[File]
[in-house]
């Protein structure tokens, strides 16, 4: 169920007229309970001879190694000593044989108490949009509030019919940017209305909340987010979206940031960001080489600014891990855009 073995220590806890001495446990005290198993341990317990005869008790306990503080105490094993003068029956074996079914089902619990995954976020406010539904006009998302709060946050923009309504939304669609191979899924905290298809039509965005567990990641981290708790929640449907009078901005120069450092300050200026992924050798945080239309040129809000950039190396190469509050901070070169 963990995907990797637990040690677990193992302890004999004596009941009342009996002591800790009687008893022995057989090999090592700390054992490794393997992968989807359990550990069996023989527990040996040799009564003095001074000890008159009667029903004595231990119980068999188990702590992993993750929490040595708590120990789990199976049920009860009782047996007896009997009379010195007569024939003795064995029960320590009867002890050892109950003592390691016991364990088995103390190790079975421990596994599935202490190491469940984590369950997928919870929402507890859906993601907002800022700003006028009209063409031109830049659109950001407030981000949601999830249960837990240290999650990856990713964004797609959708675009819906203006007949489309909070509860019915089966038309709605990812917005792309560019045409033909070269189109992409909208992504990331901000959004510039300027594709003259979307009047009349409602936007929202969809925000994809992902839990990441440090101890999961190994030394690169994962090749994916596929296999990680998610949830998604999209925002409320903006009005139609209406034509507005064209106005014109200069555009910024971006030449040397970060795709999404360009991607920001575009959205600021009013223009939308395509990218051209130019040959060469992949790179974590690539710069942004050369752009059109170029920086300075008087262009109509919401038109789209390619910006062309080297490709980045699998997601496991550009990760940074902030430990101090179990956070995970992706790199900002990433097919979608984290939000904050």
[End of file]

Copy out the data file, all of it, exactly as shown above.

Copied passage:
[in-house]
């Protein structure tokens, strides 16, 4: 169920007229309970001879190694000593044989108490949009509030019919940017209305909340987010979206940031960001080489600014891990855009 073995220590806890001495446990005290198993341990317990005869008790306990503080105490094993003068029956074996079914089902619990995954976020406010539904006009998302709060946050923009309504939304669609191979899924905290298809039509965005567990990641981290708790929640449907009078901005120069450092300050200026992924050798945080239309040129809000950039190396190469509050901070070169 963990995907990797637990040690677990193992302890004999004596009941009342009996002591800790009687008893022995057989090999090592700390054992490794393997992968989807359990550990069996023989527990040996040799009564003095001074000890008159009667029903004595231990119980068999188990702590992993993750929490040595708590120990789990199976049920009860009782047996007896009997009379010195007569024939003795064995029960320590009867002890050892109950003592390691016991364990088995103390190790079975421990596994599935202490190491469940984590369950997928919870929402507890859906993601907002800022700003006028009209063409031109830049659109950001407030981000949601999830249960837990240290999650990856990713964004797609959708675009819906203006007949489309909070509860019915089966038309709605990812917005792309560019045409033909070269189109992409909208992504990331901000959004510039300027594709003259979307009047009349409602936007929202969809925000994809992902839990990441440090101890999961190994030394690169994962090749994916596929296999990680998610949830998604999209925002409320903006009005139609209406034509507005064209106005014109200069555009910024971006030449040397970060795709999404360009991607920001575009959205600021009013223009939308395509990218051209130019040959060469992949790179974590690539710069942004050369752009059109170029920086300075008087262009109509919401038109789209390619910006062309080297490709980045699998997601496991550009990760940074902030430990101090179990956070995970992706790199900002990433097919979608984290939000904050």